Bees are small but mighty creatures. Some of their buzzworthy accomplishments include pollinating 75% of our flowering plants, beautifying our planet, and of course, making honey. Their pollination efforts are said to help produce approximately one-third of what we eat.
For all they do for us, why not help them out a little? Creating a bee garden can help you do just that.
Not only will bees appreciate your gift of a flower-rich habitat, they’ll return your kindness in the form of a healthy, bountiful garden.
Bee garden tips
Get started creating a bee garden of your own by following these tips from The Honeybee Conservancy:
Plant native flowers. Choose native flowers that are specifically adapted to your region, as well as your region’s local bees. For more info on bee-friendly plants, try visiting the websites of local botanical garden and nurseries.
Select single flower tops. While you might enjoy the fuller look of double flower tops (such as double impatiens), they produce less nectar and make it more difficult for bees to access pollen. Single flower tops, like daisies and marigolds, are much more bee-friendly.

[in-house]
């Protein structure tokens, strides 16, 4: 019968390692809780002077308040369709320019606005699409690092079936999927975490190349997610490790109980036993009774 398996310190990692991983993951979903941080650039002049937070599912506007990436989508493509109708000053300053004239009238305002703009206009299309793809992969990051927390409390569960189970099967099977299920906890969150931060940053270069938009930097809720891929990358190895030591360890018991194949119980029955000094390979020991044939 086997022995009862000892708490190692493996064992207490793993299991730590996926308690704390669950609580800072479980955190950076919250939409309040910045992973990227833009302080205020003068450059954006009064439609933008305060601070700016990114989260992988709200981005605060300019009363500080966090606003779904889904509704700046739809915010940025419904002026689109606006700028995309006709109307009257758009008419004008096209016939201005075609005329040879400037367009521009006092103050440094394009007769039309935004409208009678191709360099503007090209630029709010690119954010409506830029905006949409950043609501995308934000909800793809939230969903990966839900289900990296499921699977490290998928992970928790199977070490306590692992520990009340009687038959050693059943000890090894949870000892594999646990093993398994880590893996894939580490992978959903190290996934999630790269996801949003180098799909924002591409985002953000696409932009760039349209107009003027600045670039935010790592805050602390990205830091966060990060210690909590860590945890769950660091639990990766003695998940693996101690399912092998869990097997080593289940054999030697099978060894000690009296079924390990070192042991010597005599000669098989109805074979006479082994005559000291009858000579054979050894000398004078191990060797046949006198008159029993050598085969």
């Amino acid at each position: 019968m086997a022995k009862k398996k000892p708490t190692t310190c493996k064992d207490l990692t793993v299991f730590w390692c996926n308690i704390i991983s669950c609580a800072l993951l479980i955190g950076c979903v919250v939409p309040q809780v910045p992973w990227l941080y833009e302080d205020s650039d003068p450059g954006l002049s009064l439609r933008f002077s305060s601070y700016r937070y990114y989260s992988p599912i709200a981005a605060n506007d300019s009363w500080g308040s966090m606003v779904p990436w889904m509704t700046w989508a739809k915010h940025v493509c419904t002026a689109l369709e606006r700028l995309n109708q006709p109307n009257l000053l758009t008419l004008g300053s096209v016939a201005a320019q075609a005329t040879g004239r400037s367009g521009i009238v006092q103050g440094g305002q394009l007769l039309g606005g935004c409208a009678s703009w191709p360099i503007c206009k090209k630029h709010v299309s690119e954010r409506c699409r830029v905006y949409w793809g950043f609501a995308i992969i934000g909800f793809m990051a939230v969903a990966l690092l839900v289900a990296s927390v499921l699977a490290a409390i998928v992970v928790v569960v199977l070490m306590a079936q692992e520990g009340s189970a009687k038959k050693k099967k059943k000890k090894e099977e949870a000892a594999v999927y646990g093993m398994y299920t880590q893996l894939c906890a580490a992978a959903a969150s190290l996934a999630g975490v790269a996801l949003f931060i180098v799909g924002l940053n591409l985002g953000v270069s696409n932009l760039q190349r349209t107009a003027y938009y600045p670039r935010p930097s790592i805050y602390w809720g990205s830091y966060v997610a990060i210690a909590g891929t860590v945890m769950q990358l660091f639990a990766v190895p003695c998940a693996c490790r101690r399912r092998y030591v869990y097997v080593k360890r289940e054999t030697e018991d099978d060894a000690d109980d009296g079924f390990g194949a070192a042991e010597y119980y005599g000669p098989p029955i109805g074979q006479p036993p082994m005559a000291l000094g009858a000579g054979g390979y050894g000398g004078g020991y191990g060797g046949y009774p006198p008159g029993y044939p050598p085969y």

Skip the hybridized plants. Because highly hybridized plants have been bred not to seed, they produce little pollen for bees. Opt for non-hybridized plants to provide bees with more pollen.
Season-round blooms. By planting at least three different types of flowers, you’ll see blooms throughout as many seasons as possible. This will provide bees with a constant source of food.
The Honeybee Conservancy recommends the following bee-friendly flowers for each season:
- For spring blooms: crocus, hyacinth, borage, calendula, and wild lilac.
- In the summer: bee balm, cosmos, echinacea, snapdragons, foxglove, and hostas.
- For the fall: zinnias, sedum, asters, witch hazel, and goldenrod.
Build homes for solitary bees. Leave some empty space in your garden for solitary bees that burrow. Choose a sunny spot with access to soil surface. (For wood and stem-nesting bees, this means piles of branches, bamboo sections, reeds, or nesting blocks made from untreated wood; Mason bees will need a source of water and mud.)
Use natural pesticides and fertilizers. Use of herbicides or pesticides can be toxic to bees, as well as any human company your garden may have. When it comes to keeping pests at bay, mother nature has already got it under control -- ladybugs, spiders, and praying mantises all naturally help to keep pest populations in check.
Create a “bee bath”. Like any other creature, bees need a place to get clean water. Fill a shallow container of water with pebbles or twigs for the bees to land on while drinking. To make sure the bees know it’s a reliable source of water, be sure to fill the container with fresh water daily.